A software engineer named Robert Heaton has discovered a WhatsApp vulnerability that could allow a person to spy on another’s WhatsApp activity. While the exploit can’t be used to see the content of the messages, it could be used to identify when people are likely to be messaging each other, and when WhatsApp users are asleep.

The exploit can be achieved using an online computer and Chrome extension containing only four lines of JavaScript, and it works thanks to WhatsApp’s usage of its online status indicator. By tracking when a person is online over an extended period, you can make some pretty good guesses about the times that they go to bed, and by looking at the figures from two contacts, you could potentially work out when they are messaging each other.

What’s potentially even more worrying is that the vulnerability isn’t unique to WhatsApp, either: someone has previously done basically the same thing with Facebook.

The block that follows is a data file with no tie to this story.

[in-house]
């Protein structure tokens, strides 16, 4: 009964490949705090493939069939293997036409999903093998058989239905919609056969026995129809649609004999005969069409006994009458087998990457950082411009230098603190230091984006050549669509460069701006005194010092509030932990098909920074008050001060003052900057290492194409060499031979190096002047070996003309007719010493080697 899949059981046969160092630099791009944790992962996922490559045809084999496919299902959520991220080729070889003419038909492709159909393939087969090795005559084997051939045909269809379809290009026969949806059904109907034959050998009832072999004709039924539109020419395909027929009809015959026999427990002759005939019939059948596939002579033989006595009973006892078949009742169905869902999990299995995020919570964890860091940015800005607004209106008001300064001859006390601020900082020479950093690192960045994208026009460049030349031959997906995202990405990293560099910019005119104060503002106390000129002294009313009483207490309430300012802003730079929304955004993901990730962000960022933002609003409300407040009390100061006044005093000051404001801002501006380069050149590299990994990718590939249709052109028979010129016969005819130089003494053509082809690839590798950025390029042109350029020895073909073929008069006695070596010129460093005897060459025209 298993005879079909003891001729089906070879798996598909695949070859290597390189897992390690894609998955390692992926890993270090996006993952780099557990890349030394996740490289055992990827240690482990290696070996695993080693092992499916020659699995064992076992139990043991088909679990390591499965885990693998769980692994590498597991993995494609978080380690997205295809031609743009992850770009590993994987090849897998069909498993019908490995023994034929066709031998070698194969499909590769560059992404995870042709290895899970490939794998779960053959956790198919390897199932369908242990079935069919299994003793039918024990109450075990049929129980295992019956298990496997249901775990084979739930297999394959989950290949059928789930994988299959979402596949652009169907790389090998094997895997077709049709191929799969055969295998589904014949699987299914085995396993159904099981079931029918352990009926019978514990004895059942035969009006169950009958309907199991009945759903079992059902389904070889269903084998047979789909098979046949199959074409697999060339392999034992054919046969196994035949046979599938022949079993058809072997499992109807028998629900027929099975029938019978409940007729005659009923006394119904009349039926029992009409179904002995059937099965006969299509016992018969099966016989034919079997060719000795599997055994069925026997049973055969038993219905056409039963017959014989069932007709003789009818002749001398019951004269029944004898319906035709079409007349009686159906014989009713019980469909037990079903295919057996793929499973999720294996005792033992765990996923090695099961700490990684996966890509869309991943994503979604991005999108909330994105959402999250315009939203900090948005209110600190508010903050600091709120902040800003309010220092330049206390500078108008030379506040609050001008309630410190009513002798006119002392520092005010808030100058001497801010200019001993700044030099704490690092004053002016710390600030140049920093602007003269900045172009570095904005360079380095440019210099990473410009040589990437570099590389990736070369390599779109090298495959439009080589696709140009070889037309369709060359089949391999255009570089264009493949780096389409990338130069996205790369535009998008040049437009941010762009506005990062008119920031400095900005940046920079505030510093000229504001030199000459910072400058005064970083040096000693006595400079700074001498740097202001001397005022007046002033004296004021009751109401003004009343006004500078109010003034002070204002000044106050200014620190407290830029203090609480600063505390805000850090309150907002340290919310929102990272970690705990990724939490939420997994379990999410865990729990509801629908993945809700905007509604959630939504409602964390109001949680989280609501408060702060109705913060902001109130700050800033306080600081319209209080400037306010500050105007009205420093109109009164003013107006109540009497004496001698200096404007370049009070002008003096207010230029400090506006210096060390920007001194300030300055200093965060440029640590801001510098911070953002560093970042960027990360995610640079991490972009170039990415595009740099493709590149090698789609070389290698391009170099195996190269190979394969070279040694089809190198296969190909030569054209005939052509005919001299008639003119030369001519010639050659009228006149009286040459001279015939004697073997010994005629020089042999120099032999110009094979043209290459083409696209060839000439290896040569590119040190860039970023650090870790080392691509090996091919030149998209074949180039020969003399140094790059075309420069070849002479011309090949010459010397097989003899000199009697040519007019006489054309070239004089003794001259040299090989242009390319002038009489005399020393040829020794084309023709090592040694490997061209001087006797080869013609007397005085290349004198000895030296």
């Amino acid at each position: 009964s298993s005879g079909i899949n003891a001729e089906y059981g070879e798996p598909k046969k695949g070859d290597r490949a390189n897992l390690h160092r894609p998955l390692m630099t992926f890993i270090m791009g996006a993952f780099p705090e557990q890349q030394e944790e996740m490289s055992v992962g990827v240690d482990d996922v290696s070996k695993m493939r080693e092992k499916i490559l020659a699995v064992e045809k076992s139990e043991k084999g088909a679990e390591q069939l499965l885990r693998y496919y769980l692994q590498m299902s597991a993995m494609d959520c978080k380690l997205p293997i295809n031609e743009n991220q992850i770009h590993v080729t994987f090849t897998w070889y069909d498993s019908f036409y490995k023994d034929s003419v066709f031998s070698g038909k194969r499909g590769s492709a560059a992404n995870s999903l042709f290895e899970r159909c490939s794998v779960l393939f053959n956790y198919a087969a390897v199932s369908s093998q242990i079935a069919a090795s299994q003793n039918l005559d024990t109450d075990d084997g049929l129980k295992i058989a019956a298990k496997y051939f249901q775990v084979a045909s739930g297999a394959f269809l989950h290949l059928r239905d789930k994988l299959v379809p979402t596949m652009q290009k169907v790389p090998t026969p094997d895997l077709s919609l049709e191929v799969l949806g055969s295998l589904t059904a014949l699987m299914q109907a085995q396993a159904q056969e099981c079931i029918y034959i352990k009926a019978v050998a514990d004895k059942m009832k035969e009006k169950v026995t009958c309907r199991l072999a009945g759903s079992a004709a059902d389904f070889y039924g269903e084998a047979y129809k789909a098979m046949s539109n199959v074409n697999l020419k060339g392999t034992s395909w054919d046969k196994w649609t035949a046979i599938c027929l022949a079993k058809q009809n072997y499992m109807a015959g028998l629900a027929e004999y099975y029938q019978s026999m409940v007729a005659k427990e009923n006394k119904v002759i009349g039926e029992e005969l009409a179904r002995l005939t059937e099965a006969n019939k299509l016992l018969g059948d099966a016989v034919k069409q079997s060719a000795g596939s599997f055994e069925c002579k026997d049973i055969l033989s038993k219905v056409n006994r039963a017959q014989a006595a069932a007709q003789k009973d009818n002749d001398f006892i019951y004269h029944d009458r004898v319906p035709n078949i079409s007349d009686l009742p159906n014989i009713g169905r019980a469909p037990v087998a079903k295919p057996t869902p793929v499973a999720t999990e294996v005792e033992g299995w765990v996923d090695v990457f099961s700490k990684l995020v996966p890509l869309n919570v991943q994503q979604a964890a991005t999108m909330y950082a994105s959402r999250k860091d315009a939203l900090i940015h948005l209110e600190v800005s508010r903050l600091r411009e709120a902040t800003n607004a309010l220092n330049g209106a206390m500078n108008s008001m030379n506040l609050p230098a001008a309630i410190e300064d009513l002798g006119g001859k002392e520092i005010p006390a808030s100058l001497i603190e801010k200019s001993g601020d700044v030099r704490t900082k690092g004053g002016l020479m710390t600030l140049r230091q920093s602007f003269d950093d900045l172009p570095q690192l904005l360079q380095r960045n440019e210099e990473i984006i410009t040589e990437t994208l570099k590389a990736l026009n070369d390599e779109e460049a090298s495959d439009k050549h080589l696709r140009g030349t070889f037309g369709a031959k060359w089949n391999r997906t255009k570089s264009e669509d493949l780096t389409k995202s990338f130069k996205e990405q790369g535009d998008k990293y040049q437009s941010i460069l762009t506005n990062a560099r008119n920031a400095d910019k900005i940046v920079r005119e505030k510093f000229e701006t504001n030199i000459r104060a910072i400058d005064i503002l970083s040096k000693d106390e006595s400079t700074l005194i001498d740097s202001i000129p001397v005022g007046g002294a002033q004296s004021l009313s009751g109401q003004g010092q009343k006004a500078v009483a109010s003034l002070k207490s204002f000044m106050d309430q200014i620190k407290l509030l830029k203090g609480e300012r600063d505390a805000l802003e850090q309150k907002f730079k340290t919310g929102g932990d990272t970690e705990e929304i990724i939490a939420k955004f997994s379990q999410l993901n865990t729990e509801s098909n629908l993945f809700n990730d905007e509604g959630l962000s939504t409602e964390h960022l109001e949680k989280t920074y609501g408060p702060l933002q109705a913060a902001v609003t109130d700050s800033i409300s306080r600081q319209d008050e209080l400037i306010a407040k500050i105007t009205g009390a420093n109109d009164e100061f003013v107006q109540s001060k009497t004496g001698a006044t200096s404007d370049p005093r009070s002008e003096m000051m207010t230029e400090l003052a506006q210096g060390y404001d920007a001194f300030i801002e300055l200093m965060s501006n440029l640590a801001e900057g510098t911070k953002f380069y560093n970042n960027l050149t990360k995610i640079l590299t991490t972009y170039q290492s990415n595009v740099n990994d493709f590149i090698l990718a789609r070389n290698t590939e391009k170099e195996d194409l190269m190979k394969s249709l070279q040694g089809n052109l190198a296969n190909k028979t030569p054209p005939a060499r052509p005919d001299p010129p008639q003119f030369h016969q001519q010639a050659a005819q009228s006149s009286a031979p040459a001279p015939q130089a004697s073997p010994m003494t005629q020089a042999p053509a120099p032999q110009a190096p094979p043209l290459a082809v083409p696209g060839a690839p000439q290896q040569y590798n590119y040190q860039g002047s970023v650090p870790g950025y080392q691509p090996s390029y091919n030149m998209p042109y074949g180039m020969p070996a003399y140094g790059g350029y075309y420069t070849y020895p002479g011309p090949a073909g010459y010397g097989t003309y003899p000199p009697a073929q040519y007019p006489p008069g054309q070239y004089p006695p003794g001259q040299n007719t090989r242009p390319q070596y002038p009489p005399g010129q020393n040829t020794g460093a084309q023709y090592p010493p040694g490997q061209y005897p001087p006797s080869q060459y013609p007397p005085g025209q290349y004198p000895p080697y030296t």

While knowing that two people are communicating without knowing what’s being said may sound unalarming — tantamount to watching a couple talking over coffee through a sheet of glass, perhaps — there are some troubling implications. What if, for example, a person suspects that their partner is cheating on them with someone who they frequently message? What if they want to know when that person is usually in bed asleep, too?

Of course, I’m not suggesting that this nightmare scenario is destined to happen, and the seriousness of the situation is up for debate; theoretically, you could just sit on WhatsApp watching for when two people come online to start making some guesses without prolonged activity monitoring.

Regardless, Heaton has highlighted another way in WhatsApp’s billions of users offer up personal information simply by using the product — and how they’re doing so when WhatsApp could seemingly just allows users to turn off the Online status symbol to instantly quash it.